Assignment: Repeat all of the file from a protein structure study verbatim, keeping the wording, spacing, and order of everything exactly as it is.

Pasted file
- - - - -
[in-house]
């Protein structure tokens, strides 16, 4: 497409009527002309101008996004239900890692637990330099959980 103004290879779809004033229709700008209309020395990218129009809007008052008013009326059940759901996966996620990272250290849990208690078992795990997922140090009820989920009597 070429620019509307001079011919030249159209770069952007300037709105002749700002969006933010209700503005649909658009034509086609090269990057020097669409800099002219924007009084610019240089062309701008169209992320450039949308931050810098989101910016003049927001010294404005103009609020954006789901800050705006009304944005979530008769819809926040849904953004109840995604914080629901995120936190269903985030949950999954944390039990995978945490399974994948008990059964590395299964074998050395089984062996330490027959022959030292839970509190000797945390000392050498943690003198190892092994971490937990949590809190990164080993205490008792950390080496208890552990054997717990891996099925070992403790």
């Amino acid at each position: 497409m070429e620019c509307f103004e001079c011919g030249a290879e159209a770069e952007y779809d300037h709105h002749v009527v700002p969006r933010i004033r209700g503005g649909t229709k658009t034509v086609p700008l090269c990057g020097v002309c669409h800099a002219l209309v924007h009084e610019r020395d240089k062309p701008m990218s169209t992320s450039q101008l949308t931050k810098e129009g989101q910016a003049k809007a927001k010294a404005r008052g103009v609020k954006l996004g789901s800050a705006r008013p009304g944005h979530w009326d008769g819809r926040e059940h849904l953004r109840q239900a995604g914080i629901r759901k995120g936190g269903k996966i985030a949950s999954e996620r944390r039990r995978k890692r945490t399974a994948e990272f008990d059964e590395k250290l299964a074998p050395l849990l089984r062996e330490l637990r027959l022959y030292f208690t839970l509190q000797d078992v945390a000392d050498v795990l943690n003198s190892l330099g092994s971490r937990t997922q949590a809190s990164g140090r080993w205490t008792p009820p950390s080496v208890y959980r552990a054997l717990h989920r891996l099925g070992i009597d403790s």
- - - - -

[in-house]
């Protein structure tokens, strides 16, 4: 497409009527002309101008996004239900890692637990330099959980 103004290879779809004033229709700008209309020395990218129009809007008052008013009326059940759901996966996620990272250290849990208690078992795990997922140090009820989920009597 070429620019509307001079011919030249159209770069952007300037709105002749700002969006933010209700503005649909658009034509086609090269990057020097669409800099002219924007009084610019240089062309701008169209992320450039949308931050810098989101910016003049927001010294404005103009609020954006789901800050705006009304944005979530008769819809926040849904953004109840995604914080629901995120936190269903985030949950999954944390039990995978945490399974994948008990059964590395299964074998050395089984062996330490027959022959030292839970509190000797945390000392050498943690003198190892092994971490937990949590809190990164080993205490008792950390080496208890552990054997717990891996099925070992403790």
């Amino acid at each position: 497409m070429e620019c509307f103004e001079c011919g030249a290879e159209a770069e952007y779809d300037h709105h002749v009527v700002p969006r933010i004033r209700g503005g649909t229709k658009t034509v086609p700008l090269c990057g020097v002309c669409h800099a002219l209309v924007h009084e610019r020395d240089k062309p701008m990218s169209t992320s450039q101008l949308t931050k810098e129009g989101q910016a003049k809007a927001k010294a404005r008052g103009v609020k954006l996004g789901s800050a705006r008013p009304g944005h979530w009326d008769g819809r926040e059940h849904l953004r109840q239900a995604g914080i629901r759901k995120g936190g269903k996966i985030a949950s999954e996620r944390r039990r995978k890692r945490t399974a994948e990272f008990d059964e590395k250290l299964a074998p050395l849990l089984r062996e330490l637990r027959l022959y030292f208690t839970l509190q000797d078992v945390a000392d050498v795990l943690n003198s190892l330099g092994s971490r937990t997922q949590a809190s990164g140090r080993w205490t008792p009820p950390s080496v208890y959980r552990a054997l717990h989920r891996l099925g070992i009597d403790s």